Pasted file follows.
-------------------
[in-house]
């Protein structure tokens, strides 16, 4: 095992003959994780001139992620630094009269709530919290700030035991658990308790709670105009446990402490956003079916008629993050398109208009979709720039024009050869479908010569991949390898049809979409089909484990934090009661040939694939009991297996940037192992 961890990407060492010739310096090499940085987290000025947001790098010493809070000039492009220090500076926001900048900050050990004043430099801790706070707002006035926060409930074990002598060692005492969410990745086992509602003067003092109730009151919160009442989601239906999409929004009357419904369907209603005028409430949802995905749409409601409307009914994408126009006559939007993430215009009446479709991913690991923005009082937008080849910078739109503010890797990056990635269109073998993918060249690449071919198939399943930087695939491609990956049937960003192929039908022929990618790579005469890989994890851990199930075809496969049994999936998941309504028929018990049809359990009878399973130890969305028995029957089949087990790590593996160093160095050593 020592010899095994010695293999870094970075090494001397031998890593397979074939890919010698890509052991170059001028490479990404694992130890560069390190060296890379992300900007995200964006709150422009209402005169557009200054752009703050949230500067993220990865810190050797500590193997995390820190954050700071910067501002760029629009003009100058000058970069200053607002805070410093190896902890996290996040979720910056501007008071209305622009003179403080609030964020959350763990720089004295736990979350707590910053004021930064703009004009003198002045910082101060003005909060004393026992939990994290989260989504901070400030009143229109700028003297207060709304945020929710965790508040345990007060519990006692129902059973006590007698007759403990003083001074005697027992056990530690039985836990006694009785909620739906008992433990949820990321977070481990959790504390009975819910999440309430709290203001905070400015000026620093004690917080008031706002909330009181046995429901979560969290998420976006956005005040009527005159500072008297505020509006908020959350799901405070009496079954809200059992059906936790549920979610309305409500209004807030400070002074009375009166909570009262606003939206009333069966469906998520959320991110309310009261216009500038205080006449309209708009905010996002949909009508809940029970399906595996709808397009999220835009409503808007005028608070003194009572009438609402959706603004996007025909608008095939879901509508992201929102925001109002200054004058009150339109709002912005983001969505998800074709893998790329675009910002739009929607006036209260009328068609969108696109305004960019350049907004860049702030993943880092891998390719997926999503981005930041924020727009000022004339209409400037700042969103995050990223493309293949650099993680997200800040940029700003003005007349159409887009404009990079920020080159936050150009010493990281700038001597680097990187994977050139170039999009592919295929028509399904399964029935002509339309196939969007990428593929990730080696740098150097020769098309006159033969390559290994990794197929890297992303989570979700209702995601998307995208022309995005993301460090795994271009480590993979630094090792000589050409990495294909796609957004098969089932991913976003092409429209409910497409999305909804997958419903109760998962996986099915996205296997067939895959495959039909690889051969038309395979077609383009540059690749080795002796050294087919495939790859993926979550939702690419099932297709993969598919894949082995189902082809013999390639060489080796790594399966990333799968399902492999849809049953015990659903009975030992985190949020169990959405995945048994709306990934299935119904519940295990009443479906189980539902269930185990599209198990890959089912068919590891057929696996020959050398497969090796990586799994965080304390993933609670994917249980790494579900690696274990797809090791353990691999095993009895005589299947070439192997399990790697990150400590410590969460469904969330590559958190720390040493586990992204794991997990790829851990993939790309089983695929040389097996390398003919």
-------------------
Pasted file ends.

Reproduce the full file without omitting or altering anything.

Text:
[in-house]
């Protein structure tokens, strides 16, 4: 095992003959994780001139992620630094009269709530919290700030035991658990308790709670105009446990402490956003079916008629993050398109208009979709720039024009050869479908010569991949390898049809979409089909484990934090009661040939694939009991297996940037192992 961890990407060492010739310096090499940085987290000025947001790098010493809070000039492009220090500076926001900048900050050990004043430099801790706070707002006035926060409930074990002598060692005492969410990745086992509602003067003092109730009151919160009442989601239906999409929004009357419904369907209603005028409430949802995905749409409601409307009914994408126009006559939007993430215009009446479709991913690991923005009082937008080849910078739109503010890797990056990635269109073998993918060249690449071919198939399943930087695939491609990956049937960003192929039908022929990618790579005469890989994890851990199930075809496969049994999936998941309504028929018990049809359990009878399973130890969305028995029957089949087990790590593996160093160095050593 020592010899095994010695293999870094970075090494001397031998890593397979074939890919010698890509052991170059001028490479990404694992130890560069390190060296890379992300900007995200964006709150422009209402005169557009200054752009703050949230500067993220990865810190050797500590193997995390820190954050700071910067501002760029629009003009100058000058970069200053607002805070410093190896902890996290996040979720910056501007008071209305622009003179403080609030964020959350763990720089004295736990979350707590910053004021930064703009004009003198002045910082101060003005909060004393026992939990994290989260989504901070400030009143229109700028003297207060709304945020929710965790508040345990007060519990006692129902059973006590007698007759403990003083001074005697027992056990530690039985836990006694009785909620739906008992433990949820990321977070481990959790504390009975819910999440309430709290203001905070400015000026620093004690917080008031706002909330009181046995429901979560969290998420976006956005005040009527005159500072008297505020509006908020959350799901405070009496079954809200059992059906936790549920979610309305409500209004807030400070002074009375009166909570009262606003939206009333069966469906998520959320991110309310009261216009500038205080006449309209708009905010996002949909009508809940029970399906595996709808397009999220835009409503808007005028608070003194009572009438609402959706603004996007025909608008095939879901509508992201929102925001109002200054004058009150339109709002912005983001969505998800074709893998790329675009910002739009929607006036209260009328068609969108696109305004960019350049907004860049702030993943880092891998390719997926999503981005930041924020727009000022004339209409400037700042969103995050990223493309293949650099993680997200800040940029700003003005007349159409887009404009990079920020080159936050150009010493990281700038001597680097990187994977050139170039999009592919295929028509399904399964029935002509339309196939969007990428593929990730080696740098150097020769098309006159033969390559290994990794197929890297992303989570979700209702995601998307995208022309995005993301460090795994271009480590993979630094090792000589050409990495294909796609957004098969089932991913976003092409429209409910497409999305909804997958419903109760998962996986099915996205296997067939895959495959039909690889051969038309395979077609383009540059690749080795002796050294087919495939790859993926979550939702690419099932297709993969598919894949082995189902082809013999390639060489080796790594399966990333799968399902492999849809049953015990659903009975030992985190949020169990959405995945048994709306990934299935119904519940295990009443479906189980539902269930185990599209198990890959089912068919590891057929696996020959050398497969090796990586799994965080304390993933609670994917249980790494579900690696274990797809090791353990691999095993009895005589299947070439192997399990790697990150400590410590969460469904969330590559958190720390040493586990992204794991997990790829851990993939790309089983695929040389097996390398003919």